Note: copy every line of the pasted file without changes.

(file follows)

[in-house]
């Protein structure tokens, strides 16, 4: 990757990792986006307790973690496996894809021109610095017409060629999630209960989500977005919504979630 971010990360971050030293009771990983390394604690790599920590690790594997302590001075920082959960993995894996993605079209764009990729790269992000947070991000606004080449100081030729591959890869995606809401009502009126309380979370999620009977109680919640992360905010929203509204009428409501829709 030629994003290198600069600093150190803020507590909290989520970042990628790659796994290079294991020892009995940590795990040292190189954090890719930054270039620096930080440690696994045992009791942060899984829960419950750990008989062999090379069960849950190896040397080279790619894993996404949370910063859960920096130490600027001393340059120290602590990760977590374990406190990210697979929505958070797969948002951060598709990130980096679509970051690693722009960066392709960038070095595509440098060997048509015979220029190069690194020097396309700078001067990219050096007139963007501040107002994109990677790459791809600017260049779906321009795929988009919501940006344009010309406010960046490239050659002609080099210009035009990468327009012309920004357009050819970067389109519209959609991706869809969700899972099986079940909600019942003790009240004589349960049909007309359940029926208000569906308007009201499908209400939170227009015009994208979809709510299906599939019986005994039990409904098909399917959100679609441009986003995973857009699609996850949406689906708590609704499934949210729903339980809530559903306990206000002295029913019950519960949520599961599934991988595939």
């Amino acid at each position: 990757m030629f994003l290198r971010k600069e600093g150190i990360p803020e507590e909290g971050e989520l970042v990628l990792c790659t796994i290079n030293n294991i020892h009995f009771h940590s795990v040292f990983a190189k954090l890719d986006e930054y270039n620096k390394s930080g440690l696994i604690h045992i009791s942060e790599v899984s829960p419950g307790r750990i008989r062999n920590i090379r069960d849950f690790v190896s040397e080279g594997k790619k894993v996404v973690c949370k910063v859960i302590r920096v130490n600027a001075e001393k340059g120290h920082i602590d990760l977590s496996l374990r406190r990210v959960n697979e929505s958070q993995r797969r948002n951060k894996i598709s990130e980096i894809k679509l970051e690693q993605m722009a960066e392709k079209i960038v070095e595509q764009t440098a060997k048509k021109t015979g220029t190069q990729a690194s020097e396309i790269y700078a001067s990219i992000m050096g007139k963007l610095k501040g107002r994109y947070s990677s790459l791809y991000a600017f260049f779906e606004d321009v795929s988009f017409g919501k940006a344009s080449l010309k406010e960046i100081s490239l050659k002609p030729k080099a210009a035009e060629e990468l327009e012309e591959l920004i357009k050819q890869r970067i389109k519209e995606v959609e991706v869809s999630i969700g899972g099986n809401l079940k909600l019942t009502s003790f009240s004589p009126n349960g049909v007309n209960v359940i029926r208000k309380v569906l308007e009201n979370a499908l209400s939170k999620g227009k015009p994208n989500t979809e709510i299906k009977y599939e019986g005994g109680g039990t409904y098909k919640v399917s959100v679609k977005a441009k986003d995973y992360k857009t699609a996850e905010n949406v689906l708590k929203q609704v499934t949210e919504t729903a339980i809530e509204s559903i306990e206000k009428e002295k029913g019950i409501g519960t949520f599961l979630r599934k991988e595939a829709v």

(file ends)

[in-house]
């Protein structure tokens, strides 16, 4: 990757990792986006307790973690496996894809021109610095017409060629999630209960989500977005919504979630 971010990360971050030293009771990983390394604690790599920590690790594997302590001075920082959960993995894996993605079209764009990729790269992000947070991000606004080449100081030729591959890869995606809401009502009126309380979370999620009977109680919640992360905010929203509204009428409501829709 030629994003290198600069600093150190803020507590909290989520970042990628790659796994290079294991020892009995940590795990040292190189954090890719930054270039620096930080440690696994045992009791942060899984829960419950750990008989062999090379069960849950190896040397080279790619894993996404949370910063859960920096130490600027001393340059120290602590990760977590374990406190990210697979929505958070797969948002951060598709990130980096679509970051690693722009960066392709960038070095595509440098060997048509015979220029190069690194020097396309700078001067990219050096007139963007501040107002994109990677790459791809600017260049779906321009795929988009919501940006344009010309406010960046490239050659002609080099210009035009990468327009012309920004357009050819970067389109519209959609991706869809969700899972099986079940909600019942003790009240004589349960049909007309359940029926208000569906308007009201499908209400939170227009015009994208979809709510299906599939019986005994039990409904098909399917959100679609441009986003995973857009699609996850949406689906708590609704499934949210729903339980809530559903306990206000002295029913019950519960949520599961599934991988595939």
């Amino acid at each position: 990757m030629f994003l290198r971010k600069e600093g150190i990360p803020e507590e909290g971050e989520l970042v990628l990792c790659t796994i290079n030293n294991i020892h009995f009771h940590s795990v040292f990983a190189k954090l890719d986006e930054y270039n620096k390394s930080g440690l696994i604690h045992i009791s942060e790599v899984s829960p419950g307790r750990i008989r062999n920590i090379r069960d849950f690790v190896s040397e080279g594997k790619k894993v996404v973690c949370k910063v859960i302590r920096v130490n600027a001075e001393k340059g120290h920082i602590d990760l977590s496996l374990r406190r990210v959960n697979e929505s958070q993995r797969r948002n951060k894996i598709s990130e980096i894809k679509l970051e690693q993605m722009a960066e392709k079209i960038v070095e595509q764009t440098a060997k048509k021109t015979g220029t190069q990729a690194s020097e396309i790269y700078a001067s990219i992000m050096g007139k963007l610095k501040g107002r994109y947070s990677s790459l791809y991000a600017f260049f779906e606004d321009v795929s988009f017409g919501k940006a344009s080449l010309k406010e960046i100081s490239l050659k002609p030729k080099a210009a035009e060629e990468l327009e012309e591959l920004i357009k050819q890869r970067i389109k519209e995606v959609e991706v869809s999630i969700g899972g099986n809401l079940k909600l019942t009502s003790f009240s004589p009126n349960g049909v007309n209960v359940i029926r208000k309380v569906l308007e009201n979370a499908l209400s939170k999620g227009k015009p994208n989500t979809e709510i299906k009977y599939e019986g005994g109680g039990t409904y098909k919640v399917s959100v679609k977005a441009k986003d995973y992360k857009t699609a996850e905010n949406v689906l708590k929203q609704v499934t949210e919504t729903a339980i809530e509204s559903i306990e206000k009428e002295k029913g019950i409501g519960t949520f599961l979630r599934k991988e595939a829709v």